Best Chocolates: Noble Chocolates
Noble Chocolates make little cups of chocolate filled in a variety of flavors like Champagne, Caramel, Amaretto and Mokka. The thin chocolate “cup” melts into the center as you bite in, creating a perfectly smooth, rich truffle that is one of the best around.
Best Dessert Sauce: Manicaretti Italian Food Imports, Acetaia Leonardi Saba
Acetaia Leonardi Saba is the envy of all dessert sauces. Its sweet, complex flavor made it stand out from a selection of over 50 sauces in the tasting area of the show. I think its product description alone will give you a sense of how fancy this sauce really is; “Saba is the sweet reduction of grape must, simmered in copper kettles over an open flame. It is the exact same must used for balsamic vinegar, but cooked down more, to about one-third its original volume. Aged for two years in chestnut and oak barrels, Saba is a pure, sweet, syrupy expression of the Trebbiano or Lambrusco grape. With a fantastic fruity character, Saba has hints of grapes, plums, and raisins. Try drizzling it over cheesecake, dressing a fruit salad, serving it on panna cotta, using it in marinades, or serving it over ice cream.”
An honorable mention also goes out to Tulocay & Company’s Belgian Chocolate sauce with Kona Coffee. All of Tulocay & Company’s products are made in small batches in Napa Valley, resulting in “rich, homemade flavors.” Their new chocolate sauce with Kona Coffee is so thick and rich you’ll only need a tablespoon on top of any dessert to feel satisfied. It’s a perfect balance of dark chocolate and coffee, and is so good I actually said “wow” out loud after trying it.
Best Coffee: Neighbors Snickerdoodle Coffee
The aroma of cinnamon and sugar is what gives this coffee the classic snickerdoodle flavor. Unlike most flavored coffees, it does not taste sugary or syrupy and maintains a nice, strong coffee flavor. It’s a perfect drink to end a meal where you’re too full for dessert, but want something warm and sweet to complete the meal.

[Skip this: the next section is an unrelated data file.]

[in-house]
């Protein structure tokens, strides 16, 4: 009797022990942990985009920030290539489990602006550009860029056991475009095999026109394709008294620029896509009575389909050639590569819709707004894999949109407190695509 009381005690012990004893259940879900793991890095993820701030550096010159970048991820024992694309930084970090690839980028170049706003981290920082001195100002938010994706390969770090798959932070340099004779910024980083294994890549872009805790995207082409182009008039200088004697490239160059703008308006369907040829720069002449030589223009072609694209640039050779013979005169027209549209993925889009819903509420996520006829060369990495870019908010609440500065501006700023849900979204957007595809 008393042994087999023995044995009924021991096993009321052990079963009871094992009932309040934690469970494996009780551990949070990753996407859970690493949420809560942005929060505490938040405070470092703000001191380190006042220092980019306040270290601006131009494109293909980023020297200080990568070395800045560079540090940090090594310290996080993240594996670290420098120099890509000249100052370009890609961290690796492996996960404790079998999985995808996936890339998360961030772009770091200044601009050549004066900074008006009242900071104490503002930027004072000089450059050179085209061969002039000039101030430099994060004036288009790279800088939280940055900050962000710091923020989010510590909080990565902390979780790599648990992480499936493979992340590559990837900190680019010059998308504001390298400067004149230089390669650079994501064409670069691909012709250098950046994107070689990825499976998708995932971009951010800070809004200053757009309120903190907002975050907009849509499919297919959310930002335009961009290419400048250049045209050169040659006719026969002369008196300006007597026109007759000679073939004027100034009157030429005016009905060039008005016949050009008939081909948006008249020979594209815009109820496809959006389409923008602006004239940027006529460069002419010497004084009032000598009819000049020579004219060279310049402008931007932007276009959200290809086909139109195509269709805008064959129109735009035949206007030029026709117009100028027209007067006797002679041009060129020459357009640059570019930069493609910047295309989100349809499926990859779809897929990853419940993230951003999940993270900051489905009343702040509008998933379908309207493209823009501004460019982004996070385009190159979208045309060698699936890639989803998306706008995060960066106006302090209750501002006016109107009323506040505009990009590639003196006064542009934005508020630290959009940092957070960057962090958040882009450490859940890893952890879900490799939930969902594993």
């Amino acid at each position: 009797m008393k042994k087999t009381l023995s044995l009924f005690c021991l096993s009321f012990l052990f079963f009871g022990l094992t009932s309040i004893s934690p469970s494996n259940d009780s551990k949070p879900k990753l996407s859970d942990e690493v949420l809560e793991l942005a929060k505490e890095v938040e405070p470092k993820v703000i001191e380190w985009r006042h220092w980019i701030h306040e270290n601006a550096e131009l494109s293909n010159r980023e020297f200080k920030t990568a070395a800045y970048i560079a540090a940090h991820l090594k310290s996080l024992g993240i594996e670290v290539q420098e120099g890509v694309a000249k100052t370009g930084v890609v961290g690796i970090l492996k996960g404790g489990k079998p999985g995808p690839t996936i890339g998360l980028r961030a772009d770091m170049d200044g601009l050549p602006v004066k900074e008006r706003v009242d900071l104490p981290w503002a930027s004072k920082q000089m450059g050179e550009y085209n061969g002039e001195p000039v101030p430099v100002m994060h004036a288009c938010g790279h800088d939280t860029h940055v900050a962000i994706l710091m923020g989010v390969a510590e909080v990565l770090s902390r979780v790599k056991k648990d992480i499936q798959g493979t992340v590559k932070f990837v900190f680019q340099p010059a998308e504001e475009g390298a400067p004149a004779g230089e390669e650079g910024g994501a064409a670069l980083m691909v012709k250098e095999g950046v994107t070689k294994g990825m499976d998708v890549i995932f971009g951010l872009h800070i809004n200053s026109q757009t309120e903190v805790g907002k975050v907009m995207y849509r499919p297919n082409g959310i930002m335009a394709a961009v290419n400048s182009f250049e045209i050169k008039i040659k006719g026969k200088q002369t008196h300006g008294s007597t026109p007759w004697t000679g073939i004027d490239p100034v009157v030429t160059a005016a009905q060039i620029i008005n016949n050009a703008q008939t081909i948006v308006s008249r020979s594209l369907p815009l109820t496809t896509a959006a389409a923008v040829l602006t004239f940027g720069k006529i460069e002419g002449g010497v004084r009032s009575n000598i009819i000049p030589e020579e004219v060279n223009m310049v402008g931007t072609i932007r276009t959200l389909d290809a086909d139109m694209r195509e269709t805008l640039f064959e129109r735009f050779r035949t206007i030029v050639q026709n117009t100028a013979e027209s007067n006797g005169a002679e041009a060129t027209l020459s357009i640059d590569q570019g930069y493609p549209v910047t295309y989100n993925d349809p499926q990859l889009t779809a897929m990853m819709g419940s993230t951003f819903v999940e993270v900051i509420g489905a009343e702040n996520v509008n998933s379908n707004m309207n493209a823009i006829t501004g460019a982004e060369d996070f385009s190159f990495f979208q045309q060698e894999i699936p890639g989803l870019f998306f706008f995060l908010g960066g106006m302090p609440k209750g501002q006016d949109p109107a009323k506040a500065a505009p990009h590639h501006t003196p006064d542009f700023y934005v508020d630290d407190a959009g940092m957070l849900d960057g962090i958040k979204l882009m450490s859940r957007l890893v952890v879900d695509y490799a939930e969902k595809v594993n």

Best Novelty Item: Fiddes Payne Sugar ‘N’ Spice Grinders
A fun way to top desserts with freshly ground sugar and spices. The jars come in chocolate and sugar, vanilla and sugar or cinnamon and sugar.
Best Design: Hagensborg
Hangensborg brings to life its chocolate through cute characters like Leone, the King of Belgian Chocolates, Kiss Me, the Frog Prince and Snuffly, the Truffle Pig. The fairy tale theme carries through everything they do, from their website to their packaging to the shapes of the chocolates themselves. The design is sophisticated and fun, and is a model for presentation in the chocolate world.
Best International Product: Cyprus Delights
Cyprus Delights has been making Loukoumia, a sweet chewy dessert from the village of Yeroskipos, Cyprus, for over 100 years. Their special recipe uses natural ingredients and does not contain gelatin, setting it apart from most jelly treats. Their flavors range from traditional Mint, Orange and Pineapple to exotic Bergamont and Mastic (tree trunk.) Cyprus Delights are beautifully packaged and would be a welcome addition to U.S. specialty food stores.
Best Low Sugar Dessert: Vere Brownies
Vere Goods is a new chocolate maker opening in September 2005. Their goal is to create an “ultra-fresh” line of chocolates, using the finest ingredients and minimal sweeteners to reveal the true essence of chocolate. I had the pleasure of trying their new brownies, which are very moist, dense and satisfying. It still can’t compete with the full sugar versions I’ve had from great chocolatiers like Sans Souci, but for a low sugar variety I was impressed.